ingratitude

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English[edit]

Etymology[edit]

From Old French ingratitude, from Late Latin ingratitudo

Noun[edit]

ingratitude (uncountable)

  1. A lack or absence of gratitude; thanklessness.
    • 1905, Baroness Emmuska Orczy, chapter 1, The Tragedy in Dartmoor Terrace[1]:
      “Mrs. Yule's chagrin and horror at what she called her son's base ingratitude knew no bounds ; at first it was even thought that she would never get over it. […]”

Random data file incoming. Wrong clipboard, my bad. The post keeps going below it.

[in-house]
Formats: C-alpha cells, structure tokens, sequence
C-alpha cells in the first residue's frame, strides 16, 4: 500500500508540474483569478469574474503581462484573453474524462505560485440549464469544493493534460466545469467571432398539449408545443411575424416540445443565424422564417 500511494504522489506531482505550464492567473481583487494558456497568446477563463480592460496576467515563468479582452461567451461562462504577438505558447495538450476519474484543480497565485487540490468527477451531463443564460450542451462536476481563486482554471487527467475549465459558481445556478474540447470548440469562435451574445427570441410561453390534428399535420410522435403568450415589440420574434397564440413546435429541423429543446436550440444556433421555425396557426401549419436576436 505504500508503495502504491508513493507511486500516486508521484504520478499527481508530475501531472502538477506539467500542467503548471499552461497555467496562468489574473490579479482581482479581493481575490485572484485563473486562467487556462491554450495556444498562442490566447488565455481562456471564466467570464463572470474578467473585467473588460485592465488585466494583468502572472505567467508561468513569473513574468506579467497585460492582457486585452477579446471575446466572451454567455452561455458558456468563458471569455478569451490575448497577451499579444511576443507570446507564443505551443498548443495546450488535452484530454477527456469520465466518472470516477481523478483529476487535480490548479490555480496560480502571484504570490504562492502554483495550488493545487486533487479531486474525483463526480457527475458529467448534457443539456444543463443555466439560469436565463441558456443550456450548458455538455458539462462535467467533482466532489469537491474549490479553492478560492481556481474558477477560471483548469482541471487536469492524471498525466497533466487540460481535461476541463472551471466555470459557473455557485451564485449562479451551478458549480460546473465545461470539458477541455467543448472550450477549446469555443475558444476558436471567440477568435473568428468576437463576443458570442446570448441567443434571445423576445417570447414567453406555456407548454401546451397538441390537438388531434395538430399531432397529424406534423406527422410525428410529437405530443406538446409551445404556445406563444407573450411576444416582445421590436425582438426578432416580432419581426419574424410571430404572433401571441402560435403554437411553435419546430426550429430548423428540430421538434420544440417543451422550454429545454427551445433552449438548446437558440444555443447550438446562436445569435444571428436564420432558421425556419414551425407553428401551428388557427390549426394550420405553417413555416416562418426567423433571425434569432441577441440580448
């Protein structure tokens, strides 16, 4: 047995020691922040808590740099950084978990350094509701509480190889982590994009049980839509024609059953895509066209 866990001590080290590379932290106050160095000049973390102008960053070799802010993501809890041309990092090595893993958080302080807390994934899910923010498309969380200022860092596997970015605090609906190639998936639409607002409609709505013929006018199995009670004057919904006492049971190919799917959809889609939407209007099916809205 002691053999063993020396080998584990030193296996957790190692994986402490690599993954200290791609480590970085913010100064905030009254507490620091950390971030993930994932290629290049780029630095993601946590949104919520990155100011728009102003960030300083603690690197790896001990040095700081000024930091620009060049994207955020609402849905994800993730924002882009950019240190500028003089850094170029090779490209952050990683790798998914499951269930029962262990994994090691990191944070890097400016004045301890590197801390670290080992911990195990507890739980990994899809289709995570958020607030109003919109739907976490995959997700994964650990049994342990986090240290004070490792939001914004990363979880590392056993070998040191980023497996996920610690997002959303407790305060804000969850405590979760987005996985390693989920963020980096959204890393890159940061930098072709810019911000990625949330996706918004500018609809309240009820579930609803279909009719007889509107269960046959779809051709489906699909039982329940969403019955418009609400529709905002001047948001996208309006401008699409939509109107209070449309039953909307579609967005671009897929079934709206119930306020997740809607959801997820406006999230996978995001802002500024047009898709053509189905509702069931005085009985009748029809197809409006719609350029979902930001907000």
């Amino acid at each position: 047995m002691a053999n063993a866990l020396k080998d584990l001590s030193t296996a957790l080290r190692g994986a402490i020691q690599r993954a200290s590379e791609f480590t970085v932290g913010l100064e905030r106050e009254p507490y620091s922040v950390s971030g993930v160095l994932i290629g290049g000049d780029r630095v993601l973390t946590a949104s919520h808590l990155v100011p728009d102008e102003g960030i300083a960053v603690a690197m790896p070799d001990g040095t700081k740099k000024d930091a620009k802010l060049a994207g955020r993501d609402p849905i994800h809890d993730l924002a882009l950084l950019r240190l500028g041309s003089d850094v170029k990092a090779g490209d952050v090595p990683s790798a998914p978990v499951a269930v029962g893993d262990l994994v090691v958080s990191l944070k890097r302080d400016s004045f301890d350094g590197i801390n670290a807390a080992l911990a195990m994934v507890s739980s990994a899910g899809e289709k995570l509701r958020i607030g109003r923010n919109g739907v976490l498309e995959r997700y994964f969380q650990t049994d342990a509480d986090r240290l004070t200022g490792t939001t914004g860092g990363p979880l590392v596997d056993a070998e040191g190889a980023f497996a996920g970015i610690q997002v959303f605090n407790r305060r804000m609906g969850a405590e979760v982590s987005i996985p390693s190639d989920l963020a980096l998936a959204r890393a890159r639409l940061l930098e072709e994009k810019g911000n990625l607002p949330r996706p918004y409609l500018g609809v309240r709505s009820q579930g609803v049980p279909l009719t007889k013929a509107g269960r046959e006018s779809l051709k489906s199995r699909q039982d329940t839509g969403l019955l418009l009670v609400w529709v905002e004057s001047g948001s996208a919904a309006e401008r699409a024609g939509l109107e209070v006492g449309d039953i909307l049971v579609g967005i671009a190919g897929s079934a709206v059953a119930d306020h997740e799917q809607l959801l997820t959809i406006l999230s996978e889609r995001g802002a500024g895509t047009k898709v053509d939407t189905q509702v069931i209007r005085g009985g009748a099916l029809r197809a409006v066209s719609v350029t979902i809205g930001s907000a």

• 1966, Age & Scarpelli, Sergio Leone, and Luciano Vincenzoni (writers), Sergio Leone (director), Clint Eastwood (actor), The Good, the Bad and the Ugly (movie), Produzioni Europee Associati:
      Blondie: Tut, tut. Such ingratitude after all the times I saved your life.

Antonyms[edit]

Related terms[edit]

Translations[edit]


French[edit]

Etymology[edit]

Old French, from Late Latin ingratitudo.

Pronunciation[edit]

  • IPA(key): /ɛ̃.ɡʁa.ti.tyd/
  • (file)
  • Homophone: ingratitudes
  • Hyphenation: in‧gra‧ti‧tude

Noun[edit]

ingratitude f (plural ingratitudes)

  1. ingratitude.

Antonyms[edit]